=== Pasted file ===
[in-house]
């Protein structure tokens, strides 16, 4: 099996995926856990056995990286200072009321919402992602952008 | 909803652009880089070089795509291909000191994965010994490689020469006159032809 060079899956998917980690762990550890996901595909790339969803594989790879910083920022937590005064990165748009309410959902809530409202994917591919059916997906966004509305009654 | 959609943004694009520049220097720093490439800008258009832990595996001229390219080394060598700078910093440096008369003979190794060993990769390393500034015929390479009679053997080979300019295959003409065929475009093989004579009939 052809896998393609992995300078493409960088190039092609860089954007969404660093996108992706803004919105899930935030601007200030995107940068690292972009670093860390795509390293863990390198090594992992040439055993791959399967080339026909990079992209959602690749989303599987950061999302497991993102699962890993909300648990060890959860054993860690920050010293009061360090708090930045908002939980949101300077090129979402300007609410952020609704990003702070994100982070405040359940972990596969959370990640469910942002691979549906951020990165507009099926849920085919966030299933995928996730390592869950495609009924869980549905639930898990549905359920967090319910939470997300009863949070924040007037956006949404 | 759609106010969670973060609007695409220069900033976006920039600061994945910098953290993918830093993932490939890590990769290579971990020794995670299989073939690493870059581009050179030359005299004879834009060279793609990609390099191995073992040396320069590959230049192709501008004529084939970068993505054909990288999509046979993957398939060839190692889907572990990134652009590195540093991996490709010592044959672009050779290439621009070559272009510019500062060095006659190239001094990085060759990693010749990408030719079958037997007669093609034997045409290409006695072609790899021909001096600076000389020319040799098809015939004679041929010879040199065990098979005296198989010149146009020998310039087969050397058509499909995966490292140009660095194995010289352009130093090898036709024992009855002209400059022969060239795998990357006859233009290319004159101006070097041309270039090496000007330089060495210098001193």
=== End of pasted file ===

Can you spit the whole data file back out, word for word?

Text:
[in-house]
């Protein structure tokens, strides 16, 4: 099996995926856990056995990286200072009321919402992602952008 | 909803652009880089070089795509291909000191994965010994490689020469006159032809 060079899956998917980690762990550890996901595909790339969803594989790879910083920022937590005064990165748009309410959902809530409202994917591919059916997906966004509305009654 | 959609943004694009520049220097720093490439800008258009832990595996001229390219080394060598700078910093440096008369003979190794060993990769390393500034015929390479009679053997080979300019295959003409065929475009093989004579009939 052809896998393609992995300078493409960088190039092609860089954007969404660093996108992706803004919105899930935030601007200030995107940068690292972009670093860390795509390293863990390198090594992992040439055993791959399967080339026909990079992209959602690749989303599987950061999302497991993102699962890993909300648990060890959860054993860690920050010293009061360090708090930045908002939980949101300077090129979402300007609410952020609704990003702070994100982070405040359940972990596969959370990640469910942002691979549906951020990165507009099926849920085919966030299933995928996730390592869950495609009924869980549905639930898990549905359920967090319910939470997300009863949070924040007037956006949404 | 759609106010969670973060609007695409220069900033976006920039600061994945910098953290993918830093993932490939890590990769290579971990020794995670299989073939690493870059581009050179030359005299004879834009060279793609990609390099191995073992040396320069590959230049192709501008004529084939970068993505054909990288999509046979993957398939060839190692889907572990990134652009590195540093991996490709010592044959672009050779290439621009070559272009510019500062060095006659190239001094990085060759990693010749990408030719079958037997007669093609034997045409290409006695072609790899021909001096600076000389020319040799098809015939004679041929010879040199065990098979005296198989010149146009020998310039087969050397058509499909995966490292140009660095194995010289352009130093090898036709024992009855002209400059022969060239795998990357006859233009290319004159101006070097041309270039090496000007330089060495210098001193």